Anscombe, Gertrude Elizabeth Margaret (1919–2001)
ANSCOMBE, GERTRUDE ELIZABETH MARGARET
G. E. M. Anscombe, English philosopher, was educated at Sydenham High School and St. Hugh's College, Oxford, where she read Literae Humaniores (Greats). She went as a research student to the University of Cambridge, where she became a pupil of Ludwig Wittgenstein (1889–1951). He and Aristotle were the most important influences on her philosophical thought. Anscombe became a Roman Catholic while in her teens, and her Catholicism was also a shaping influence. She was a Fellow for many years of Somerville College, Oxford, and held the Chair of Philosophy at the University of Cambridge from 1970 until 1986. A philosopher of great range, she made important contributions to ethics, philosophy of mind and action, metaphysics, epistemology, philosophical logic, and philosophy of language. Much of her most interesting work was in the history of philosophy; her discussions of ancient, medieval, and modern philosophers combine illuminating accounts of challenging texts with penetrating treatment of the philosophical problems themselves. As one of Wittgenstein's literary executors, as an editor and translator of his writings, and as a writer and lecturer about Wittgenstein, she has done more than anyone else to make his work accessible. Her Introduction to Wittgenstein's "Tractatus" (1959) is a superb introduction to the central themes of that work, making clear the character of the problems (like that of negation) treated in it.
Long before it became fashionable in the 1970s for moral philosophers to concern themselves with practical problems, Anscombe was writing about them. Her first published essay, in 1939, shortly after the beginning of World War II, concerned the justice of that war. She discussed closely related topics in her protest against the honorary degree that Oxford University awarded Harry Truman in 1957 and in connection with the policy of nuclear deterrence. She wrote also on contraception, murder, and euthanasia. All her writings on such questions reflect her belief that the concepts of action and intention are important for ethics, especially in connection with questions about our responsibility for the consequences of our actions. She explained and defended the doctrine of double effect (it is sometimes permissible to cause, as a side effect, a merely foreseen harm that is forbidden if sought intentionally). She argued that denial of this doctrine "has been the corruption of non-Catholic thought and its abuse the corruption of Catholic thought" (1981, 3:54).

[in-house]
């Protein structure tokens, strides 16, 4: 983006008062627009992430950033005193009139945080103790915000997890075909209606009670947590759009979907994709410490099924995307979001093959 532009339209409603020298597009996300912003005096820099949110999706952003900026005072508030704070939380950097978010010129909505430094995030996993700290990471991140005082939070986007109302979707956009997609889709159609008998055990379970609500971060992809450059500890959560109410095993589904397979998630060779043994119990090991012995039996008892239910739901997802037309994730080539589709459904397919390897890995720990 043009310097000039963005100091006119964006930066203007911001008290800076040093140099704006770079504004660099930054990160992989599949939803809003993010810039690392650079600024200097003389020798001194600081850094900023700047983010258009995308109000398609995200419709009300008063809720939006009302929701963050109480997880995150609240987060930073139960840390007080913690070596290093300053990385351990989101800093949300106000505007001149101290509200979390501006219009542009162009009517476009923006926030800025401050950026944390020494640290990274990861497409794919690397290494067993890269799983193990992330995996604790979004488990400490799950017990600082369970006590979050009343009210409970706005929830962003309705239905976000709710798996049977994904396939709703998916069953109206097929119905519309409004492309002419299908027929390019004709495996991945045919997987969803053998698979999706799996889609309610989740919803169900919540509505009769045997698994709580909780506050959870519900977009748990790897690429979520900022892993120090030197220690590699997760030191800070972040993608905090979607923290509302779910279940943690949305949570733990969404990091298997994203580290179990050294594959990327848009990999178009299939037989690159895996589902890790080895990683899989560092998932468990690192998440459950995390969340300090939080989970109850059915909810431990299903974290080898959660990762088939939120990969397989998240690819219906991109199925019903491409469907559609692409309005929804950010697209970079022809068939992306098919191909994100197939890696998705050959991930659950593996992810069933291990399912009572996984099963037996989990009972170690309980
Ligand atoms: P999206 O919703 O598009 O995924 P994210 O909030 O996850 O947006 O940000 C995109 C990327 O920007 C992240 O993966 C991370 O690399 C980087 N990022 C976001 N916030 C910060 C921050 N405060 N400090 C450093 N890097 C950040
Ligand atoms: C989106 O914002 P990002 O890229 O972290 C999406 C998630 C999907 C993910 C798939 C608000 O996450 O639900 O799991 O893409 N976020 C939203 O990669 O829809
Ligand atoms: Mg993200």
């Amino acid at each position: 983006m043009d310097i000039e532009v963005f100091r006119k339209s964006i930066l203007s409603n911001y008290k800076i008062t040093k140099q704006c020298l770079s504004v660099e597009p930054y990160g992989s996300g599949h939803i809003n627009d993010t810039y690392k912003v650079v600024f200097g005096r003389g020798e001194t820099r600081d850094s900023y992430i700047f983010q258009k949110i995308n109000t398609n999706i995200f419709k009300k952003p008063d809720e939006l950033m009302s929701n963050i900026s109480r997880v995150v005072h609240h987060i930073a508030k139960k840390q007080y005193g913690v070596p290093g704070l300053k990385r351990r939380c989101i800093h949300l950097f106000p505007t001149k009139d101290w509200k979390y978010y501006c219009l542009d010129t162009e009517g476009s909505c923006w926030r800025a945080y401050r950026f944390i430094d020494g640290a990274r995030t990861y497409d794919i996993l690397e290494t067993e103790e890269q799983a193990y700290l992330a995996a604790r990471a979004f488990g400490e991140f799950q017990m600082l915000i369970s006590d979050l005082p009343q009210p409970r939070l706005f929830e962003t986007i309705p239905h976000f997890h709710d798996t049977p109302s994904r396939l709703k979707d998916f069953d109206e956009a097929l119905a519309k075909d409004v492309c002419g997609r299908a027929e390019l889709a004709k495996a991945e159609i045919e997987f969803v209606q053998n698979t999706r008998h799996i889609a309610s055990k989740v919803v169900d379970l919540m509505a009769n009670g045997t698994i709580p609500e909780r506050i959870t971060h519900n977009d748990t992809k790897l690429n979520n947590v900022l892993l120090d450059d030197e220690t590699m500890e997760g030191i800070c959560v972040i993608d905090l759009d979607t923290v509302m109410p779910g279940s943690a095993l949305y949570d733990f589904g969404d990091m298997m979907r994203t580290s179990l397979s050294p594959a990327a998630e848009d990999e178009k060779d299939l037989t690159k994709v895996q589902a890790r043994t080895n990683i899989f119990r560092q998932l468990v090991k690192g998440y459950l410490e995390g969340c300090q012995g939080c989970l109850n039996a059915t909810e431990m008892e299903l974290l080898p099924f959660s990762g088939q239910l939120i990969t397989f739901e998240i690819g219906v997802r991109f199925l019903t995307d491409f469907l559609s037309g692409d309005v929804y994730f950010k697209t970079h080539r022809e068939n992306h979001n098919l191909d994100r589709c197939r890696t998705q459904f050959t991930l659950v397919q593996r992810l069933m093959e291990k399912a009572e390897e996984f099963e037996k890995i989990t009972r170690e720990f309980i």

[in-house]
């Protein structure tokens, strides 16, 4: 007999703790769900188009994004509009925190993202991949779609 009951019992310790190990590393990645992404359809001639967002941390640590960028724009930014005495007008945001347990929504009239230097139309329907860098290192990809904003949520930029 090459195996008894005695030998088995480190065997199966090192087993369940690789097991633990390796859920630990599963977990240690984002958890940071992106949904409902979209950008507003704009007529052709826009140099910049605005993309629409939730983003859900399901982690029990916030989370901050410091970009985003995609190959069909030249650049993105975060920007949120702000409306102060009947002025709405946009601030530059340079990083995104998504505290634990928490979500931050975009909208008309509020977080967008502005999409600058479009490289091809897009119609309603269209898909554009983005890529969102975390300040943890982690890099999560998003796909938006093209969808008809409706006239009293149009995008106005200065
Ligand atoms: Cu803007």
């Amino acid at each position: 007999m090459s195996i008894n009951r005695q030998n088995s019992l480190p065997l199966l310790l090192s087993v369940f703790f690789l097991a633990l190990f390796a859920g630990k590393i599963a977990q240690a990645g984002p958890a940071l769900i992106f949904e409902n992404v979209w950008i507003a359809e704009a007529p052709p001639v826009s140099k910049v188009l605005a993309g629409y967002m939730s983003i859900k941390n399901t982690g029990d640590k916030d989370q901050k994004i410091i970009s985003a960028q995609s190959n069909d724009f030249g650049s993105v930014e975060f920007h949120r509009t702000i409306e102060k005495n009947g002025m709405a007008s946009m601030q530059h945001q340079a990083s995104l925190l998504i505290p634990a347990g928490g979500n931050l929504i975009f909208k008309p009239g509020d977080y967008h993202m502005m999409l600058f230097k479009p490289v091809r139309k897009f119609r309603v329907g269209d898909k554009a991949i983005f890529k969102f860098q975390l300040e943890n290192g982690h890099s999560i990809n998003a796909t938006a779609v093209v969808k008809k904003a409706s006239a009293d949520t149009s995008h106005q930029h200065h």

Anscombe's interest in war and in the concept of murder led her also to more general philosophical questions about political authority. "Modern Moral Philosophy" (1981, 2005) has been the most influential of her papers on ethics and was an important impetus for the development of virtue ethics (which emphasizes the character traits a human being needs in order to flourish). She defended three theses in the paper: that moral philosophy cannot be done until we have an adequate philosophical psychology; that the concepts of moral obligation, moral duty, and moral "ought" are survivals from a now largely abandoned conception of ethics, are incoherent outside that framework, and should therefore be abandoned if possible; and that English moral philosophers from Henry Sidgwick (1838–1900) on differ only in superficial ways. In explaining the third thesis, Anscombe introduced the term "consequentialism" for the common view that right and wrong are determined by consequences (including among consequences the promotion of intrinsic values), and she argued that consequentialism is a corrupt and shallow philosophy.